27 November 2009

Choosing a Project Leader

In a recent discussion with a potential client, he told me that he was in the process of setting up a team to lead a cost-reduction project in his 1000 employees company. He explained that this project was crucial to the company's short-term survival, but that he did not want to compromise the company's longer-term competitiveness due to short-term cost reduction initiatives. His question to me was how he could decide which person to ask to lead this crucial project.

I explained that I agreed that putting together the right team would be crucial for enabling the success of this very complex project, and that choosing the project leader was the first, and maybe most crucial, step in this process. However, I also told him that the choice of the project leader could not be looked at independently of the choices required for the rest of the team. We discussed how the key goal of putting together a project team is to have the right mix of skills and experience. We agreed that this boiled down to the members of the team having the right mix of problem solving / analytical skills, interpersonal skills, and technical/functional skills. In addition, the team should span the parts of the organization covered by the project in order to ensure that nobody feels "left out".

The team required for a project depends on the phase of the project being carried out. In this case, the cost reduction project was just starting up (see Determining the Appropriate Deliverables for the First Phase of a Project) and the focus was on developing a detailed understanding of the situation and key issues faced by the company, to make an overview of key changes required (by how much do costs need to be reduced in order to be competitive and profitable?), and to suggest the overall direction of possible improvements. In this case, I explained that the overall team needed to be fairly small, and consist of people that:
·Know the company well enough to understand where the issues and fat lie
·Are not too constrained by "we already tried that…………:"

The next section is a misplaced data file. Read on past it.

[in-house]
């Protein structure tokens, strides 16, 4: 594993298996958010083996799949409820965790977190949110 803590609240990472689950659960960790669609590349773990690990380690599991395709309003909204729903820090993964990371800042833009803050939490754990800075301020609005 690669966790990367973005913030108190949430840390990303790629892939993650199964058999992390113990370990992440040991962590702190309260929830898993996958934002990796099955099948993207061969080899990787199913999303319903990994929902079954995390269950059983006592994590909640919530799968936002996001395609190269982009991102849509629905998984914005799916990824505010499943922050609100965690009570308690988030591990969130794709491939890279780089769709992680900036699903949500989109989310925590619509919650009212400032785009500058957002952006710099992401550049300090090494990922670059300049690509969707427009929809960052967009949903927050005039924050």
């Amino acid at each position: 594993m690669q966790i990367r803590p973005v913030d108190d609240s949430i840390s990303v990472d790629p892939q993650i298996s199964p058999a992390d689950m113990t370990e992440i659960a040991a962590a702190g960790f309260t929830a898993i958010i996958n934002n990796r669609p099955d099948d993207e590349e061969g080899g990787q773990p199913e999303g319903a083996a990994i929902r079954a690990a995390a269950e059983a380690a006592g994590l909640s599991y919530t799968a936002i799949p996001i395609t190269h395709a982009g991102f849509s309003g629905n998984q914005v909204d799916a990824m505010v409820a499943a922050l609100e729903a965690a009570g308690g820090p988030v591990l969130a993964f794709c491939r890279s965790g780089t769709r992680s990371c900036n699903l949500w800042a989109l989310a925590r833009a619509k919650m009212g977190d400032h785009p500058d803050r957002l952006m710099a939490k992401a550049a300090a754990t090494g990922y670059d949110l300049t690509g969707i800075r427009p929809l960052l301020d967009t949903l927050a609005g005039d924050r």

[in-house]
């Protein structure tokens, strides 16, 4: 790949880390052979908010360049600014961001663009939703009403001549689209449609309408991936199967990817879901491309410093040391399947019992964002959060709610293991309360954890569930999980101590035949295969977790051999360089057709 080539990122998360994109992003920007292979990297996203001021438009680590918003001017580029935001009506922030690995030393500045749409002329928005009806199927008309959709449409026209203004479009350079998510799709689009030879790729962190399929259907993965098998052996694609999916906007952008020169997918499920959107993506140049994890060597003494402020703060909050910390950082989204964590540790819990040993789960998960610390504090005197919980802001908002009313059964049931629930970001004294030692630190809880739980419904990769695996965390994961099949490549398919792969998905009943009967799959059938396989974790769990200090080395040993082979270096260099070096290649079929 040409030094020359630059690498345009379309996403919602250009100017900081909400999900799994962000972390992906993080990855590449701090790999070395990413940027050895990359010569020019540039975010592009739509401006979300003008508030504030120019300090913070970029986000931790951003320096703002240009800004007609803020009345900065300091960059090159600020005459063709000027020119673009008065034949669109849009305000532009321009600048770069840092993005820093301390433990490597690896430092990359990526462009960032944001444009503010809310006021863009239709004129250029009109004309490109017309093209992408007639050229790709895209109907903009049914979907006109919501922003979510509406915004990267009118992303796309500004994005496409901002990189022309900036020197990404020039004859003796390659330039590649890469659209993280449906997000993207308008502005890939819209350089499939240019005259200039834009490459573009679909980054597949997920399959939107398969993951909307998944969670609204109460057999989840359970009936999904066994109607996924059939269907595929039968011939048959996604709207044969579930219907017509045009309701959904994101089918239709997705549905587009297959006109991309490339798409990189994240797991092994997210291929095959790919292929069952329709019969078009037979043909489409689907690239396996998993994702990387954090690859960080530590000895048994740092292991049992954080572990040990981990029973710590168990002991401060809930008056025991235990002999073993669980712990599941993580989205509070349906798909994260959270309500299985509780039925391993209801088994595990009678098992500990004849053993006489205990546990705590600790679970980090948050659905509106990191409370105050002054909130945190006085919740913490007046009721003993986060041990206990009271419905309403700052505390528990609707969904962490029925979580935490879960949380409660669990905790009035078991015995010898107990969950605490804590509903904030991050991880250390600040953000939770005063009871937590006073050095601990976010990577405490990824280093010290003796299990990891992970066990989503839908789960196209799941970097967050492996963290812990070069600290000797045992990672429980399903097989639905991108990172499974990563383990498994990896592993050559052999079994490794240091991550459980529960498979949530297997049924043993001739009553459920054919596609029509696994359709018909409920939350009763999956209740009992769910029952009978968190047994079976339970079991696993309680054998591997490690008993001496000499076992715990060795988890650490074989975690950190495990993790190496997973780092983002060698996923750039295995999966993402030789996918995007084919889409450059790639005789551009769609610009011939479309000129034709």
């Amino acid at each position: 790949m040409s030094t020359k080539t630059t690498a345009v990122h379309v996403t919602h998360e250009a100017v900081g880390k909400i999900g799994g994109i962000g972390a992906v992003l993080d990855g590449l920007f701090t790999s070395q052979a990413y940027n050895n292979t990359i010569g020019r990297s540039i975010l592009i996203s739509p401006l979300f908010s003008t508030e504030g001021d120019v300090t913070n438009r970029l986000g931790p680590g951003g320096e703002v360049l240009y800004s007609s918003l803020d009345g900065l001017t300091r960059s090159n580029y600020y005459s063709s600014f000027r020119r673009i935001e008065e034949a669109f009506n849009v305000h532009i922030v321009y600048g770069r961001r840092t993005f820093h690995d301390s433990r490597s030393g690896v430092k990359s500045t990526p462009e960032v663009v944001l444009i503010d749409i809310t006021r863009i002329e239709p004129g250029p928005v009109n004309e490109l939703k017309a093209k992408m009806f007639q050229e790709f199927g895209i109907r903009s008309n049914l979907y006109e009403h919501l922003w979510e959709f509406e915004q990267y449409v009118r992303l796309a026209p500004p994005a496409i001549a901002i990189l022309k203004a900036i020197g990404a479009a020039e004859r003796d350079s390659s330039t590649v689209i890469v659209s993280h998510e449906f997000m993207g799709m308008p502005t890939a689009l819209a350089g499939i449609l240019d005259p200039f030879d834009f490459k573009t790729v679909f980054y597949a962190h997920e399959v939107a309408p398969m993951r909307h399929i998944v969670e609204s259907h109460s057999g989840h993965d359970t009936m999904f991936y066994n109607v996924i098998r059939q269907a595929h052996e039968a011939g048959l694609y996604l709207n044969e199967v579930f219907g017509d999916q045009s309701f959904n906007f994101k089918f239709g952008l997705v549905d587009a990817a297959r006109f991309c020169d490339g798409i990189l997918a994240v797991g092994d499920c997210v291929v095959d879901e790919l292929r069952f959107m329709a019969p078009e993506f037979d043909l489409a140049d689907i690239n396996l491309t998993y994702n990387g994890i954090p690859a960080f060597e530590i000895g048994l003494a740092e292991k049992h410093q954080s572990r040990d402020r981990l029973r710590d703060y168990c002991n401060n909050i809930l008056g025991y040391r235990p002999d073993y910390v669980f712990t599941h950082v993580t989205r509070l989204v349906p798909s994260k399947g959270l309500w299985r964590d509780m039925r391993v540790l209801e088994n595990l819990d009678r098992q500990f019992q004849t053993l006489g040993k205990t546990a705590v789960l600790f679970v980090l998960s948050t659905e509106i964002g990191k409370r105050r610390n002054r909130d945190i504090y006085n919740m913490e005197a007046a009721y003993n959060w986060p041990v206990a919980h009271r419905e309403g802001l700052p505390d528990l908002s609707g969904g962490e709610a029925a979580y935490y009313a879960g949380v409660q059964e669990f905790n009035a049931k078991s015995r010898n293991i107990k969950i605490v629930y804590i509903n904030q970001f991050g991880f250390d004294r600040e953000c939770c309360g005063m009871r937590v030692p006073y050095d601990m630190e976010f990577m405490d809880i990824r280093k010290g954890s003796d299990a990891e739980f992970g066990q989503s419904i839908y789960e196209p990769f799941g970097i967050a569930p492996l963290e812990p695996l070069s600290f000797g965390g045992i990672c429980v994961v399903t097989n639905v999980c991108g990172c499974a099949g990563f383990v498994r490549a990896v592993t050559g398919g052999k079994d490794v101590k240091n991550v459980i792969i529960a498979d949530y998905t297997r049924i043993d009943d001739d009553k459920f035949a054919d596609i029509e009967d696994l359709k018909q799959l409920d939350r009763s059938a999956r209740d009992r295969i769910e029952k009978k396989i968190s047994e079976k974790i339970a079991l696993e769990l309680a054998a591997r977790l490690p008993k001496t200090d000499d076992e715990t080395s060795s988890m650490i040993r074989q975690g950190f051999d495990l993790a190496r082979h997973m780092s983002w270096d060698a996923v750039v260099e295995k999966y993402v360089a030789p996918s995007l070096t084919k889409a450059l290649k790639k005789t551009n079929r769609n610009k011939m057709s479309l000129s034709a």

·Are analytically strong and able to dig up data to support their conclusions and recommendations
·Are able to think "out of the box" and develop strong ideas on how the main processes of the company could be changed (with reduced costs and (often) improved results)
·Are good communicators able to get input from across the company
·Are sufficiently respected within the company that people will listen to them

The potential client told me that he had some people in mind for the project-team, but was worried about their age and knowledge of the company. I told him that in my experience, a team to carry out this type of activities can be quite young, as it often will be easier for them to carry out the analytical tasks and do the "out of the box" thinking. However, this entails that the key role of the project leader will include managing and quality controlling the work of the rest of the team, and being the main interface between the team and the rest of the organizations. Based on this, I explained that the project leader would need to be somebody who has a fair bit of working experience in the company (ideally in different roles), is fairly strong analytically, but not necessarily an Excel-whizz, is able to mentor and manage a team of younger staff, and is able to communicate well with people across the company and at all levels of the organization (see How to Ensure That The Project Team Has Sufficient Interaction with Sponsors and How to Get Buy-In for Project Conclusions and Recommendations) .

In going through the potential candidates for the project leader role, I quickly focused on a candidate with an MBA, and who had gotten to the mid--management level of the company fairly quickly after having worked in two or three jobs across the company and gained experience in different functions related to marketing and production. My potential client explained that it would be extremely difficult to free this person from his current tasks for the duration of the cost reduction project. After a discussion where we talked about how crucial this project REALLY was, he finally agreed that he would need to use the best person for the project.

While this blog is based on a specific example, following the general rules and ideas suggested here will help anybody who is in the process of setting up a complex project.

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